George F. Will: Starting all over again

Published: November 11, 2012
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Nothing's impossible I have found,

For when my chin is on the ground,

I pick myself up,

Dust myself off,

Start all over again.

— From the 1936 movie “Swing Time”

Conservatives should jauntily sing as Fred Astaire and Ginger Rogers did in a year in which the country's chin was on the ground. Conservatives are hardly starting from scratch in their continuing courtship of an electorate half of which embraced their message more warmly than it did this year's messenger.

The election's outcome was foreshadowed by Mitt Romney struggling as long as he did to surmount a notably weak field of Republican rivals. His salient deficiency was not of character but of chemistry, that indefinable something suggested by the term empathy. Many voters who thought he lacked this did not trust him to employ on their behalf what he does not lack, economic understanding.

On Feb. 11, 2011, the person who should have been the Republican nominee laconically warned conservatives about a prerequisite for persuading people to make painful adjustments to a rickety entitlement state. Said Indiana's Gov. Mitch Daniels: “A more affirmative, ‘better angels' approach to voters is really less an aesthetic than a practical one. With apologies for the banality, I submit that, as we ask Americans to join us on such a boldly different course, it would help if they liked us, just a bit.” Romney was a diligent warrior. Next time, Republicans need a more likable one.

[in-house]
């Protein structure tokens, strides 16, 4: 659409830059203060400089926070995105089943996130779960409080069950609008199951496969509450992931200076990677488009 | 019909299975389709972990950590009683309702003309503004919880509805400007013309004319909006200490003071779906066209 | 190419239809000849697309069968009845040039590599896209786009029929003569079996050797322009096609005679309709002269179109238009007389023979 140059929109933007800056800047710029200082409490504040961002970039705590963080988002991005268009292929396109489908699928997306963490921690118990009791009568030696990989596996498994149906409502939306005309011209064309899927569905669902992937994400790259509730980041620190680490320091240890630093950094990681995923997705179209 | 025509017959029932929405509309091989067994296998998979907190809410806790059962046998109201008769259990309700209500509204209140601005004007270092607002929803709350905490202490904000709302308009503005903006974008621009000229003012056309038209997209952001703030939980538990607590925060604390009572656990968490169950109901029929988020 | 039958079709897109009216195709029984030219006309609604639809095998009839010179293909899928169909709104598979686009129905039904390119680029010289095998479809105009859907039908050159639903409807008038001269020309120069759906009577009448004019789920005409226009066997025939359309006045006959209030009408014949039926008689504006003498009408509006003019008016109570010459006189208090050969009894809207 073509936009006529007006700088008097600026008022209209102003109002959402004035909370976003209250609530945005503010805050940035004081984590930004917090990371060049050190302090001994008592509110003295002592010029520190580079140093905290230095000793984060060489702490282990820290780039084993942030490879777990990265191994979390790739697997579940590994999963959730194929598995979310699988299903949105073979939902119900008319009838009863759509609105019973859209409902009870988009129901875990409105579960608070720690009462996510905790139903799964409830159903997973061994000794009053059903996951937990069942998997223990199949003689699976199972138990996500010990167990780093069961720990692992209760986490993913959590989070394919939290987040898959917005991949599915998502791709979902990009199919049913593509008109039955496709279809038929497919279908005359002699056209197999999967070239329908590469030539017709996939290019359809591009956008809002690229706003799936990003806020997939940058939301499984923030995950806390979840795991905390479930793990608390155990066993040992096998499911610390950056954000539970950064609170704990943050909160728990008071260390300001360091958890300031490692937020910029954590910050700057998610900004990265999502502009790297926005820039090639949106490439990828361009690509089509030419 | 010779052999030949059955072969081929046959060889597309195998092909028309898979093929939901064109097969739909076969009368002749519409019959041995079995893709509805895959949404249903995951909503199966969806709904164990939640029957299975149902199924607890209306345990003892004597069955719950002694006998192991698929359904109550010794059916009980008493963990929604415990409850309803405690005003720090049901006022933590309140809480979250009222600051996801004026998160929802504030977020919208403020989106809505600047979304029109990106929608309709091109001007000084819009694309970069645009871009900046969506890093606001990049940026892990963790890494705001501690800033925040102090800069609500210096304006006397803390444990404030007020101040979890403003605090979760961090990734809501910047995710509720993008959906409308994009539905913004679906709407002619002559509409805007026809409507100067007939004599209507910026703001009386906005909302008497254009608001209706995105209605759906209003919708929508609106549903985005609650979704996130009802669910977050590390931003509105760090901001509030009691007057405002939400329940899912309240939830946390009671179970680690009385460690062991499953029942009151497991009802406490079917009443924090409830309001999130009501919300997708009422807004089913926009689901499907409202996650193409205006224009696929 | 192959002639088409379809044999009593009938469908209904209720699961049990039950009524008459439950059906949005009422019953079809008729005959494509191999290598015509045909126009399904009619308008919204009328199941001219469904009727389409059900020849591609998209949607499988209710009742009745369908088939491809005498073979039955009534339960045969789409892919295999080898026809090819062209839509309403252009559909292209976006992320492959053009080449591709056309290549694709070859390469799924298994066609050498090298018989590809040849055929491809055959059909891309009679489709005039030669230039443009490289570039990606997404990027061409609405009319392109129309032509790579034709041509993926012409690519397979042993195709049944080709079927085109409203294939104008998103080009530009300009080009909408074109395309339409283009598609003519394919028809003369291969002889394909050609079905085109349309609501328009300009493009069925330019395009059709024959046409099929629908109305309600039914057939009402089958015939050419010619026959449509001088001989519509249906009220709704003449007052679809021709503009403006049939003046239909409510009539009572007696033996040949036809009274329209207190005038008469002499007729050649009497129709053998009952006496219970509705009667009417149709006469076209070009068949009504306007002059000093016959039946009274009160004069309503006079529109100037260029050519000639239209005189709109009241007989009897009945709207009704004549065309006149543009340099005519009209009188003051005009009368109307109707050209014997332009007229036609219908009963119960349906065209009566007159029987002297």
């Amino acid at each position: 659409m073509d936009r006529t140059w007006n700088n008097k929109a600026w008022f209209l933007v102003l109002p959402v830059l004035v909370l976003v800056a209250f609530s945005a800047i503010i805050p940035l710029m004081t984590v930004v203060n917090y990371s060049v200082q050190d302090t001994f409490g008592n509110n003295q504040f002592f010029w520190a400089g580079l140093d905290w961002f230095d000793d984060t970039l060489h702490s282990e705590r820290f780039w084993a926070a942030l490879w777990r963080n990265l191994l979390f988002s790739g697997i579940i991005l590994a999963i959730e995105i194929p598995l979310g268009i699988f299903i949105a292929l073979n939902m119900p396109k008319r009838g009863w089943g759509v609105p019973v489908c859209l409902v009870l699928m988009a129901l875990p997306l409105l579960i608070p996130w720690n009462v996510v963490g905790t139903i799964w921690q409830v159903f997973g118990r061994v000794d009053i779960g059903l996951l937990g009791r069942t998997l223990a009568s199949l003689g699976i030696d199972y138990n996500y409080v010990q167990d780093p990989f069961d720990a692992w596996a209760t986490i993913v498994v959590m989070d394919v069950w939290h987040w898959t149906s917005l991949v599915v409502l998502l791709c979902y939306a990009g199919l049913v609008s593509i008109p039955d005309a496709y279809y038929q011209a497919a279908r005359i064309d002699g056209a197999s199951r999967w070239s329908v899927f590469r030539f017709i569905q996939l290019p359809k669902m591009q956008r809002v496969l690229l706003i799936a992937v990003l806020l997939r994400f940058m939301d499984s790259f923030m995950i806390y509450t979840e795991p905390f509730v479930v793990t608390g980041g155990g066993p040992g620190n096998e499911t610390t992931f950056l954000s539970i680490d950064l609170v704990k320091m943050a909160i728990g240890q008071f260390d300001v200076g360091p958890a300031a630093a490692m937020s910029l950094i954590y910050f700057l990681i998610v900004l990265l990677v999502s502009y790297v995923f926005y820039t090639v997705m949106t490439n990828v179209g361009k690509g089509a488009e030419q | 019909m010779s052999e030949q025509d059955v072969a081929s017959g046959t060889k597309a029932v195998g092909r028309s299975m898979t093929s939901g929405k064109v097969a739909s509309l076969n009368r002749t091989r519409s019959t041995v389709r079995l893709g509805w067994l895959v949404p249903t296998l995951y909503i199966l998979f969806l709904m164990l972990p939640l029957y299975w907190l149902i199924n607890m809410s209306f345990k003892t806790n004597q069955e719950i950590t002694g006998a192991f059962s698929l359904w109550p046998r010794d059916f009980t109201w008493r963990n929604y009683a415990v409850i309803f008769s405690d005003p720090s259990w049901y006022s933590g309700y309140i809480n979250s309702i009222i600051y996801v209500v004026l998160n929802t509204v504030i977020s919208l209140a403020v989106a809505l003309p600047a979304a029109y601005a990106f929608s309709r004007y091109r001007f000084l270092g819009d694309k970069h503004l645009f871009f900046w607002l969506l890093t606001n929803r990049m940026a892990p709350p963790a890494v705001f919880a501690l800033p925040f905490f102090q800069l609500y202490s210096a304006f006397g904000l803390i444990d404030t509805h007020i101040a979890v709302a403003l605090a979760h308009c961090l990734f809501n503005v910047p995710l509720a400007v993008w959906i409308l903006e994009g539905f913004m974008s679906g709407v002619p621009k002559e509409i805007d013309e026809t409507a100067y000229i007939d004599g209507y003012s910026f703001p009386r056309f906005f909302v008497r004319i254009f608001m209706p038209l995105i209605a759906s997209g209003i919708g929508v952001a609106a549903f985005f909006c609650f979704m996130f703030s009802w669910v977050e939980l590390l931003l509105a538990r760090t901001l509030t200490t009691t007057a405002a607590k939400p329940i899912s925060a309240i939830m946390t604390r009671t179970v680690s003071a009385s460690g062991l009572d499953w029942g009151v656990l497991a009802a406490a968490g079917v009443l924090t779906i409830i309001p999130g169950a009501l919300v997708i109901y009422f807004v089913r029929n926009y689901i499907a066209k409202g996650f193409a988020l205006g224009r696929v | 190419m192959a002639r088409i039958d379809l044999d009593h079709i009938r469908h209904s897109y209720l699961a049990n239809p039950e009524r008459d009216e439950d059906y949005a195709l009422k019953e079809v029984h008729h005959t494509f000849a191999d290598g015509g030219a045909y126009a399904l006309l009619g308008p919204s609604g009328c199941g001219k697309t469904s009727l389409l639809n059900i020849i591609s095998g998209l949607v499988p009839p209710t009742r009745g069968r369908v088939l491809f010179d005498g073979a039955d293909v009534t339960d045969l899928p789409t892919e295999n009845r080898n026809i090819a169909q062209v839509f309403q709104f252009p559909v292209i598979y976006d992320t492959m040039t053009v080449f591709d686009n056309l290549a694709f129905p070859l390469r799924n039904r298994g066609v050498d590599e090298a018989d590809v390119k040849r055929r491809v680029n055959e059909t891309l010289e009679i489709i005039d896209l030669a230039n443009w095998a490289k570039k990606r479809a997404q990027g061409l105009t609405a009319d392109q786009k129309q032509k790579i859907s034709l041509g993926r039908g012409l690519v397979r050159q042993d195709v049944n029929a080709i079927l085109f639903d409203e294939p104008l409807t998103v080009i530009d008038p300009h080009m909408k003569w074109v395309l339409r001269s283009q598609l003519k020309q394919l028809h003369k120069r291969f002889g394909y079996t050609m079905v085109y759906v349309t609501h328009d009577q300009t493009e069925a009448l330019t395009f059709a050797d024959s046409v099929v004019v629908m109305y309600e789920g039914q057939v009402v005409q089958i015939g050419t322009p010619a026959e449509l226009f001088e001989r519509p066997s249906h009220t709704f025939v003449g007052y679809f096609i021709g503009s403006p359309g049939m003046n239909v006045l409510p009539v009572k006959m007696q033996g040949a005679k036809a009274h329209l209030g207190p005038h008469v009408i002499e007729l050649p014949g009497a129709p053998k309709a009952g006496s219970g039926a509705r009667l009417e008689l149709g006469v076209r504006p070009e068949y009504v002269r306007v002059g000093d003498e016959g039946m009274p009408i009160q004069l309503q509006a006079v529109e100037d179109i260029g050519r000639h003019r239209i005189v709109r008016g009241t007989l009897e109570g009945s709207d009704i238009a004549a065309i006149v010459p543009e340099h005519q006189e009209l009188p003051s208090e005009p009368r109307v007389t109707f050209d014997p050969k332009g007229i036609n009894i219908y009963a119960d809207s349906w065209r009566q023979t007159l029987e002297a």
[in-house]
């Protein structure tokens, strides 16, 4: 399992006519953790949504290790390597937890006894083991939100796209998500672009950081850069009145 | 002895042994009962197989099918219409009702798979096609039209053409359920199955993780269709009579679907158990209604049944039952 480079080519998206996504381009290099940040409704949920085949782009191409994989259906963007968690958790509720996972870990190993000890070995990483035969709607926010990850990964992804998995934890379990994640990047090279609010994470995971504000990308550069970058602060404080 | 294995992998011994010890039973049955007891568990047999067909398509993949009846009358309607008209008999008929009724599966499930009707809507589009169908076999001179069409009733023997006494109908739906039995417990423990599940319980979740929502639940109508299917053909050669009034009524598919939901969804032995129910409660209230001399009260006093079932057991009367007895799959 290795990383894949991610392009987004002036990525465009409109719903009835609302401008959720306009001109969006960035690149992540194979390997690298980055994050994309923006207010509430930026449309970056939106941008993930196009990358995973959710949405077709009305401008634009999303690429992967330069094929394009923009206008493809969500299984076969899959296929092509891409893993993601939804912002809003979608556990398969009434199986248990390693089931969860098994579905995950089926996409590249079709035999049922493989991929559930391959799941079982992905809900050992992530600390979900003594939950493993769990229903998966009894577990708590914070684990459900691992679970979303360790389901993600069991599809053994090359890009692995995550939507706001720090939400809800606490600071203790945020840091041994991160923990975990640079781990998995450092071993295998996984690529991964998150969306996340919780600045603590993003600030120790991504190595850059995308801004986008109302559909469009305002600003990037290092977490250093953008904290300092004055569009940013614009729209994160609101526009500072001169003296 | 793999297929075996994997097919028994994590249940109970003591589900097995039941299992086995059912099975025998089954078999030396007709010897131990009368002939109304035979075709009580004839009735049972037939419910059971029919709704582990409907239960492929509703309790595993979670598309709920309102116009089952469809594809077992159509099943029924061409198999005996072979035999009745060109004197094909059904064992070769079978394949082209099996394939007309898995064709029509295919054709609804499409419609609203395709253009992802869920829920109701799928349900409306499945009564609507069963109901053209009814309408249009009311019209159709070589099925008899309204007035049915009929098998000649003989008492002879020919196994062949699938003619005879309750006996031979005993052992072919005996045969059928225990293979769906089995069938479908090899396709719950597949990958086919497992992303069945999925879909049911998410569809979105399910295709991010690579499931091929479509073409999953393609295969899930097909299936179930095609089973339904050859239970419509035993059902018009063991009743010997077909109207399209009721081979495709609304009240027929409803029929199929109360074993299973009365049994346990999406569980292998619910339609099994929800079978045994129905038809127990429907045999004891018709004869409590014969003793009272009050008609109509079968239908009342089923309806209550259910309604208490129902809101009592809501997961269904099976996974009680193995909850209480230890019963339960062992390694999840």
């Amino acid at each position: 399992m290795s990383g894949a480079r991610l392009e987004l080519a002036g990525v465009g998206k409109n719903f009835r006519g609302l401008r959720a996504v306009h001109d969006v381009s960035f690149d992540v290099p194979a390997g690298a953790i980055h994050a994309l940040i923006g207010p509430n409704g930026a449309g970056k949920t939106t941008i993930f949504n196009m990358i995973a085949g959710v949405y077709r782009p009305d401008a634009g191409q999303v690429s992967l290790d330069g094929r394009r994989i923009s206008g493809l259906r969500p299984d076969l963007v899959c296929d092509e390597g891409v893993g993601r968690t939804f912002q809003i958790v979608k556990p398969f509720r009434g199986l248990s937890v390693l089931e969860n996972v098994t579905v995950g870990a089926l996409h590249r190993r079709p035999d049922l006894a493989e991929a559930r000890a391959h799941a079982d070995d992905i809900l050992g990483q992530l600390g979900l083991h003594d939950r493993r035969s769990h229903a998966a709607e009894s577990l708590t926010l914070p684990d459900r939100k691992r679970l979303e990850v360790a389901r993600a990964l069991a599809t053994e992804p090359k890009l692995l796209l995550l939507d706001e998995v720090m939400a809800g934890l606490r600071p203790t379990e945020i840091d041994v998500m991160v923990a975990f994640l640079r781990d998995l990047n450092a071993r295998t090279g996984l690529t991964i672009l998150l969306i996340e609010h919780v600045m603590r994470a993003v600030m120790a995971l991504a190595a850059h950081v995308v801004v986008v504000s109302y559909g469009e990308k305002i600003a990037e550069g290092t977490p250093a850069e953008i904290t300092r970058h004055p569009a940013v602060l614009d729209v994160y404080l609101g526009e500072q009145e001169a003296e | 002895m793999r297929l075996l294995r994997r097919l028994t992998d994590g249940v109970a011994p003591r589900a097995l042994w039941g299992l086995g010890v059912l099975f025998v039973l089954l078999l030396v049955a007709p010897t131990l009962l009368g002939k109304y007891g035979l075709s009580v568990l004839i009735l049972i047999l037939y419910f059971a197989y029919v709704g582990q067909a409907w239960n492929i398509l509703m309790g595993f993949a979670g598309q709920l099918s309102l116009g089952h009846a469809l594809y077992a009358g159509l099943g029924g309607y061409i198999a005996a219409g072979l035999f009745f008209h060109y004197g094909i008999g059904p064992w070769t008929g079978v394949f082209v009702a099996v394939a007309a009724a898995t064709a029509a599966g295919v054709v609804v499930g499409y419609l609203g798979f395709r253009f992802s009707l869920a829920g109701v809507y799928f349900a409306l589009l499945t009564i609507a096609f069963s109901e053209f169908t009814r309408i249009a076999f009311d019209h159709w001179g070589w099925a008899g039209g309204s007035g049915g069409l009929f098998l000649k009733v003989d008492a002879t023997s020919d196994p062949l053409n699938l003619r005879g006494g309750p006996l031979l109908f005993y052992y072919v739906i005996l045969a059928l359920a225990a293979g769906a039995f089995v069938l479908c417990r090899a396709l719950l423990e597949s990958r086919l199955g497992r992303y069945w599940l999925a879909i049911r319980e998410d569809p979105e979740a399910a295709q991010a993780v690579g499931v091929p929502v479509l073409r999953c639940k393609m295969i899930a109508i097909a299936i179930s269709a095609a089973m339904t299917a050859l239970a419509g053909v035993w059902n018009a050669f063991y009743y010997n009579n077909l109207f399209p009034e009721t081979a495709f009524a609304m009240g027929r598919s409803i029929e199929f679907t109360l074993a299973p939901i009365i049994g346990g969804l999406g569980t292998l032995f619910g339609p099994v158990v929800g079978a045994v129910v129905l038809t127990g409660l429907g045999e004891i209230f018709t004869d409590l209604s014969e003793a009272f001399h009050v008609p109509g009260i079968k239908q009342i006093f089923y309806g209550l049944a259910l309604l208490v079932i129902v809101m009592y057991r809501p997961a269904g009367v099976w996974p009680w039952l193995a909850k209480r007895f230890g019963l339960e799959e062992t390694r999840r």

And one who tilts toward the libertarian side of the Republican Party's fusion of social and laissez-faire conservatism. Most voters already favor less punitive immigration policies than the ones angrily advocated by clenched-fist Republicans unwilling to acknowledge that immigrating — risking uncertainty for personal and family betterment — is an entrepreneurial act. The speed with which civil unions and same-sex marriage have become debatable topics and even mainstream policies is astonishing. As is conservatives' failure to recognize this: They need not endorse such policies but neither need they despise those, such as young people, who favor them. And it is strange for conservatives to turn a stony face toward any reconsideration of drug policies, particularly concerning marijuana, which confirm conservatism's warnings about government persistence in the teeth of evidence.

With much work — the most painful sort: thinking — to be done, conservatives should squander no energy on recriminations. Romney ran a gallant campaign. Imitation is the sincerest form of politics, and Republicans should emulate Democrats' tactics for locating and energizing their voters. Liberals have an inherent but not insuperable advantage: As enthusiasts of government, to which many of them are related as employees or clients, they are more motivated for political activity than are conservatives, who prefer private spaces. Never mind. Conservatives have a commensurate advantage: Americans still find congenial conservatism's vocabulary of skepticism about statism. And events — ongoing economic anemia; the regulatory state's metabolic urge to bully — will deepen this vocabulary's resonance.



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